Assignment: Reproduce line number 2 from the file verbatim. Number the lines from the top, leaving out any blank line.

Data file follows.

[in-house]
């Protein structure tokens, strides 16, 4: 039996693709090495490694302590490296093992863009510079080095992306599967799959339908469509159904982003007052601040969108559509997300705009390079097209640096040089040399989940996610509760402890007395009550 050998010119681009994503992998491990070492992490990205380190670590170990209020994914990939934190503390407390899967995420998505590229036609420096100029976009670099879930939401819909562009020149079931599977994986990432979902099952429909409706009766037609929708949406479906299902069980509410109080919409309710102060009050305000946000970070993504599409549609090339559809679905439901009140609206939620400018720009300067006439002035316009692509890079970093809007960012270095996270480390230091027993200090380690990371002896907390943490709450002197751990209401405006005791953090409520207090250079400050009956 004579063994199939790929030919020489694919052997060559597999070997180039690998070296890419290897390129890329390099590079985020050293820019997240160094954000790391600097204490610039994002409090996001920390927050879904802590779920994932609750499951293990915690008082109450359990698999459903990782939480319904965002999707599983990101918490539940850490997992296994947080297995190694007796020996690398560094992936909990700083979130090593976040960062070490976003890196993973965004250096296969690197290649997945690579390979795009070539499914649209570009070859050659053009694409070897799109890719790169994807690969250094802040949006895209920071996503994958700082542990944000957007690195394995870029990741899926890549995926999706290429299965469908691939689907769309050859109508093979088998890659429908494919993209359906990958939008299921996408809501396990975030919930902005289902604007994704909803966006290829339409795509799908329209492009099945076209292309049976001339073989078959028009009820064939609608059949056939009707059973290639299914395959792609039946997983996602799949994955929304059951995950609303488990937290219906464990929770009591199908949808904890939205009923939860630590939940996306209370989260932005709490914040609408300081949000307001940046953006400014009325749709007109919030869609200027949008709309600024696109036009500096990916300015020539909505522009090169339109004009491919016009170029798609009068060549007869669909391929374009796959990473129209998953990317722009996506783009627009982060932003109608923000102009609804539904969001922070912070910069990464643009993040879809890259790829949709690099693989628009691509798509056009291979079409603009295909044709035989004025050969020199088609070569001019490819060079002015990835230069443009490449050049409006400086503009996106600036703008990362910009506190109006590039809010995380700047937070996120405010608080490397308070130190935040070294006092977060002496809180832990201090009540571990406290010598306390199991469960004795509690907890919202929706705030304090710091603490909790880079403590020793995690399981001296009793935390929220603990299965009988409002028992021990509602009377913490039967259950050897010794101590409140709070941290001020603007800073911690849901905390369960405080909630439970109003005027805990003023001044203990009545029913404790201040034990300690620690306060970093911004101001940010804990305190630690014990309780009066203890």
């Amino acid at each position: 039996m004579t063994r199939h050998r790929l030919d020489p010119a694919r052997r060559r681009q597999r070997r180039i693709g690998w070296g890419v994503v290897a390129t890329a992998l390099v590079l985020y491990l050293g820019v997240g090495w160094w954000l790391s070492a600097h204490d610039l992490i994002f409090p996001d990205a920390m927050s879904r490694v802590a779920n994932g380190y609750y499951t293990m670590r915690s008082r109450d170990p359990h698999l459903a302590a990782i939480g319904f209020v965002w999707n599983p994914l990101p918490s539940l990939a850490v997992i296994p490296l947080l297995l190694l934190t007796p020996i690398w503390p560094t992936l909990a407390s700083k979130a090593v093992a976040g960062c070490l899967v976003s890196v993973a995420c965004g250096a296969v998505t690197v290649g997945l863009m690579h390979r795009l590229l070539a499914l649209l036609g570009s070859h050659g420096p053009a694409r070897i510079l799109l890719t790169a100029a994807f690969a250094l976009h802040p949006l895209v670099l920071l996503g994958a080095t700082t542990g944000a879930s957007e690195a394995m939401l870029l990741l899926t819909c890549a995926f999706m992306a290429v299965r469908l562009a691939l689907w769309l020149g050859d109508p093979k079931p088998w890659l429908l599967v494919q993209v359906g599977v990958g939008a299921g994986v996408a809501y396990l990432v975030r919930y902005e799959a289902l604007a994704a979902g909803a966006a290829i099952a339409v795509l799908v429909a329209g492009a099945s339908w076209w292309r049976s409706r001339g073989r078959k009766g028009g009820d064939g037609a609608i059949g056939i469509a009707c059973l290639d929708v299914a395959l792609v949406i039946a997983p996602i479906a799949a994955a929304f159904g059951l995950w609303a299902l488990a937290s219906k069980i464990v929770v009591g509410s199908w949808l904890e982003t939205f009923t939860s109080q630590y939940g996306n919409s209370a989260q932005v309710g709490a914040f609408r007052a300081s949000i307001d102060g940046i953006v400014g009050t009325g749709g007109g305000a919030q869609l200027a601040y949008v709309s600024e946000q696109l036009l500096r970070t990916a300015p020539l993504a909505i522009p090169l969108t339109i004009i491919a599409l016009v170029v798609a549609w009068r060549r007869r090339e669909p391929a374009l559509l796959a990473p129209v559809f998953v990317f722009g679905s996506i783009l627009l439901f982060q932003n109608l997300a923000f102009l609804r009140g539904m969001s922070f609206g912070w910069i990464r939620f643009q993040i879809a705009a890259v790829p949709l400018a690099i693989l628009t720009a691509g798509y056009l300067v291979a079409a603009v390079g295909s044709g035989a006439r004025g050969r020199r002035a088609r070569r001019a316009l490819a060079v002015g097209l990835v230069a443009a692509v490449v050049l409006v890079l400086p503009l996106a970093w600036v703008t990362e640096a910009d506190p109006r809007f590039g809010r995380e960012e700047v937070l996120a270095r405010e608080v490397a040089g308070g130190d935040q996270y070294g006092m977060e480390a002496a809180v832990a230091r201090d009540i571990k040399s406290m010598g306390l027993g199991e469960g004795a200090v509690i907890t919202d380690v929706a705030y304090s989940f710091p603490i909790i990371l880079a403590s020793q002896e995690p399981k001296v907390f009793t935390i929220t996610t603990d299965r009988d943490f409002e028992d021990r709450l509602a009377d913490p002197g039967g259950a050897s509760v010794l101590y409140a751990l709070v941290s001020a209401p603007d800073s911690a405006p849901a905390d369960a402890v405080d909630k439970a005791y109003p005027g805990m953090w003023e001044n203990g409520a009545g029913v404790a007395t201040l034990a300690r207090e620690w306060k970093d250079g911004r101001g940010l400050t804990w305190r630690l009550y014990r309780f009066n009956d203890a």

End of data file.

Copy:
């Protein structure tokens, strides 16, 4: 039996693709090495490694302590490296093992863009510079080095992306599967799959339908469509159904982003007052601040969108559509997300705009390079097209640096040089040399989940996610509760402890007395009550 050998010119681009994503992998491990070492992490990205380190670590170990209020994914990939934190503390407390899967995420998505590229036609420096100029976009670099879930939401819909562009020149079931599977994986990432979902099952429909409706009766037609929708949406479906299902069980509410109080919409309710102060009050305000946000970070993504599409549609090339559809679905439901009140609206939620400018720009300067006439002035316009692509890079970093809007960012270095996270480390230091027993200090380690990371002896907390943490709450002197751990209401405006005791953090409520207090250079400050009956 004579063994199939790929030919020489694919052997060559597999070997180039690998070296890419290897390129890329390099590079985020050293820019997240160094954000790391600097204490610039994002409090996001920390927050879904802590779920994932609750499951293990915690008082109450359990698999459903990782939480319904965002999707599983990101918490539940850490997992296994947080297995190694007796020996690398560094992936909990700083979130090593976040960062070490976003890196993973965004250096296969690197290649997945690579390979795009070539499914649209570009070859050659053009694409070897799109890719790169994807690969250094802040949006895209920071996503994958700082542990944000957007690195394995870029990741899926890549995926999706290429299965469908691939689907769309050859109508093979088998890659429908494919993209359906990958939008299921996408809501396990975030919930902005289902604007994704909803966006290829339409795509799908329209492009099945076209292309049976001339073989078959028009009820064939609608059949056939009707059973290639299914395959792609039946997983996602799949994955929304059951995950609303488990937290219906464990929770009591199908949808904890939205009923939860630590939940996306209370989260932005709490914040609408300081949000307001940046953006400014009325749709007109919030869609200027949008709309600024696109036009500096990916300015020539909505522009090169339109004009491919016009170029798609009068060549007869669909391929374009796959990473129209998953990317722009996506783009627009982060932003109608923000102009609804539904969001922070912070910069990464643009993040879809890259790829949709690099693989628009691509798509056009291979079409603009295909044709035989004025050969020199088609070569001019490819060079002015990835230069443009490449050049409006400086503009996106600036703008990362910009506190109006590039809010995380700047937070996120405010608080490397308070130190935040070294006092977060002496809180832990201090009540571990406290010598306390199991469960004795509690907890919202929706705030304090710091603490909790880079403590020793995690399981001296009793935390929220603990299965009988409002028992021990509602009377913490039967259950050897010794101590409140709070941290001020603007800073911690849901905390369960405080909630439970109003005027805990003023001044203990009545029913404790201040034990300690620690306060970093911004101001940010804990305190630690014990309780009066203890």